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Pronunciation: kros'match'ing


  1. A test for incompatibility between donor and recipient blood, carried out before a transfusion to avoid potentially lethal hemolytic reactions between the donor's red blood cells and antibodies in the recipient's plasma, or the reverse; performed by mixing a sample of red blood cells of the donor with plasma of the recipient (major crossmatch) and the red blood cells of the recipient with the plasma of the donor (minor crossmatch). Incompatibility is indicated by clumping of red blood cells and contraindicates use of the donor's blood.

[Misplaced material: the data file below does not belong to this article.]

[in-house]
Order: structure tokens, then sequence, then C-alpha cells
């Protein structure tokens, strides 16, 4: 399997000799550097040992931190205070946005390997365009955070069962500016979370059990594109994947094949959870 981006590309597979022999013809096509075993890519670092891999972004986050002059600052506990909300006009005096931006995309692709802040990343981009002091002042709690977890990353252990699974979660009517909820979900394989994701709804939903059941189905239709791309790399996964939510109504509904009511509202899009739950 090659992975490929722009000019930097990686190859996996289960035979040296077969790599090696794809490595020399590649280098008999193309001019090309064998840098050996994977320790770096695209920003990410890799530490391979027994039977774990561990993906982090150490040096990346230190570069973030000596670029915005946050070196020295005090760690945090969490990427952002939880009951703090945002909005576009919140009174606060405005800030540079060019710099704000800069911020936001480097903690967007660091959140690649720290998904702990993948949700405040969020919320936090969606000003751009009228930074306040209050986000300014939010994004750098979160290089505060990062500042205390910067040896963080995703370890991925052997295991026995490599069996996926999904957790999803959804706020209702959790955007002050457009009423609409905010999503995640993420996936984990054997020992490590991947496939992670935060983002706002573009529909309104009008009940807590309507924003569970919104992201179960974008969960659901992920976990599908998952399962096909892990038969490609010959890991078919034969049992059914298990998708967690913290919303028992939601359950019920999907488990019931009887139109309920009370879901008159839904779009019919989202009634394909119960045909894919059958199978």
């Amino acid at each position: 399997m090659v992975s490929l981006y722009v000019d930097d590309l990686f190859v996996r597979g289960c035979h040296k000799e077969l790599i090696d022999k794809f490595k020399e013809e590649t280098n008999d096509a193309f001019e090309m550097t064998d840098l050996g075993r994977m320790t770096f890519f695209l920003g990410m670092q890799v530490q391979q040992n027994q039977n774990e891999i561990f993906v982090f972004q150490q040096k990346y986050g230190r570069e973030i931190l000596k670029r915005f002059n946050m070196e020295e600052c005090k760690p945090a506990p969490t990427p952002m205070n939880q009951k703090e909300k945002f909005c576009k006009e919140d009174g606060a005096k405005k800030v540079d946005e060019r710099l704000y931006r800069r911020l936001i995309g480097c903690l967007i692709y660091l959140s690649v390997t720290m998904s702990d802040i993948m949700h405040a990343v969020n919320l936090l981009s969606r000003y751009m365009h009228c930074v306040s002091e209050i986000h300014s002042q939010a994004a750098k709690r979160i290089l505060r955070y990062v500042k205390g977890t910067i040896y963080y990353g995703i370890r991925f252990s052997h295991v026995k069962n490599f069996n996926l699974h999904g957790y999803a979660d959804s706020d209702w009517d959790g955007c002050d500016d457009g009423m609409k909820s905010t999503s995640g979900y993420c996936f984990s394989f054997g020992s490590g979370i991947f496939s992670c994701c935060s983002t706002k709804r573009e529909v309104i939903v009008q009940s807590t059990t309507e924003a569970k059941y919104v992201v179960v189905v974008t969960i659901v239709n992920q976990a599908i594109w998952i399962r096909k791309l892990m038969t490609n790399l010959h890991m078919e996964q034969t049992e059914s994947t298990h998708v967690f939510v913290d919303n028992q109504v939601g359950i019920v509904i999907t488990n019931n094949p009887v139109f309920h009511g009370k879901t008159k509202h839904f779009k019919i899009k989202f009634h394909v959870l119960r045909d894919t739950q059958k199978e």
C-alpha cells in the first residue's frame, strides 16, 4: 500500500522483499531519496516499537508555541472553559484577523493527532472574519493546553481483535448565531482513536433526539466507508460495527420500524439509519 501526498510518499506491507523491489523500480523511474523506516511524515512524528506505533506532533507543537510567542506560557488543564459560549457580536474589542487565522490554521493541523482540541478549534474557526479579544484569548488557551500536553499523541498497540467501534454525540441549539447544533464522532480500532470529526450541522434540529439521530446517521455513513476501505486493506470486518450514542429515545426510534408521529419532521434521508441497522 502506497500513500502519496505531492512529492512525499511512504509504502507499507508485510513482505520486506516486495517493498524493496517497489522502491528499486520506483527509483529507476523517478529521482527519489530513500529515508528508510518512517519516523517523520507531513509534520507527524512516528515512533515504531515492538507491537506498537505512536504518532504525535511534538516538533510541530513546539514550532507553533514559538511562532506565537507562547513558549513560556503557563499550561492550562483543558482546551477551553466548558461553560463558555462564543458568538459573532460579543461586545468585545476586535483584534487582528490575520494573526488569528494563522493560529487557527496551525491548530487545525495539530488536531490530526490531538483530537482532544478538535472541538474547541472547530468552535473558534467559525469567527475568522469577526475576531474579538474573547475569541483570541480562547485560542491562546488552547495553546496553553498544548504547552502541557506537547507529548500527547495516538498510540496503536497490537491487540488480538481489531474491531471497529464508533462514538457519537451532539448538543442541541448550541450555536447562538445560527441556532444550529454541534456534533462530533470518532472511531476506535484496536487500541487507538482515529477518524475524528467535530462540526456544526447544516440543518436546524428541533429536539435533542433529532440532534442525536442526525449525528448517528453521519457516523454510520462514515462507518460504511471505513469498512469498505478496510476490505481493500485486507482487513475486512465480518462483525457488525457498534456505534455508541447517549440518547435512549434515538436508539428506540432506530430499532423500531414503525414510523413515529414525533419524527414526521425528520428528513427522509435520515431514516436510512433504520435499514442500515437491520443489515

2. In allotransplantation of solid organs (kidney), a test for identification of antibody in the serum of potential allograft recipients that reacts directly with the lymphocytes or other cells of a potential allograft donor; presence of these antibodies usually, if not always, contraindicates the performance of the transplantation because virtually all such grafts are subject to a hyperacute type of rejection.

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© Copyright 2018 Wolters Kluwer. All Rights Reserved. Review date: Sep 19, 2016.